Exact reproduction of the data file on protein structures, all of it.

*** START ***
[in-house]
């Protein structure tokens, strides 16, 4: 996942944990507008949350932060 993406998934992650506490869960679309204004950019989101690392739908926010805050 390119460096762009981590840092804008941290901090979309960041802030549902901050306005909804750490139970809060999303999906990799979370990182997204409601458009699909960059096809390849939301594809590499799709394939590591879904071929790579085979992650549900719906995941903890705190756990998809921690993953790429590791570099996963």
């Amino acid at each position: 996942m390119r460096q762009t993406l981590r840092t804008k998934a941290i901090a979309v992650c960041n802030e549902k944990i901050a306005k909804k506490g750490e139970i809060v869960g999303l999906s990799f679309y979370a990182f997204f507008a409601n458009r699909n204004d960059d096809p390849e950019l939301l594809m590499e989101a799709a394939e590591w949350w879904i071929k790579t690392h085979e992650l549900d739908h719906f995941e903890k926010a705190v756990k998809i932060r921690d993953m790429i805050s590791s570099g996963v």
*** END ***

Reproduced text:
[in-house]
């Protein structure tokens, strides 16, 4: 996942944990507008949350932060 993406998934992650506490869960679309204004950019989101690392739908926010805050 390119460096762009981590840092804008941290901090979309960041802030549902901050306005909804750490139970809060999303999906990799979370990182997204409601458009699909960059096809390849939301594809590499799709394939590591879904071929790579085979992650549900719906995941903890705190756990998809921690993953790429590791570099996963």
């Amino acid at each position: 996942m390119r460096q762009t993406l981590r840092t804008k998934a941290i901090a979309v992650c960041n802030e549902k944990i901050a306005k909804k506490g750490e139970i809060v869960g999303l999906s990799f679309y979370a990182f997204f507008a409601n458009r699909n204004d960059d096809p390849e950019l939301l594809m590499e989101a799709a394939e590591w949350w879904i071929k790579t690392h085979e992650l549900d739908h719906f995941e903890k926010a705190v756990k998809i932060r921690d993953m790429i805050s590791s570099g996963v």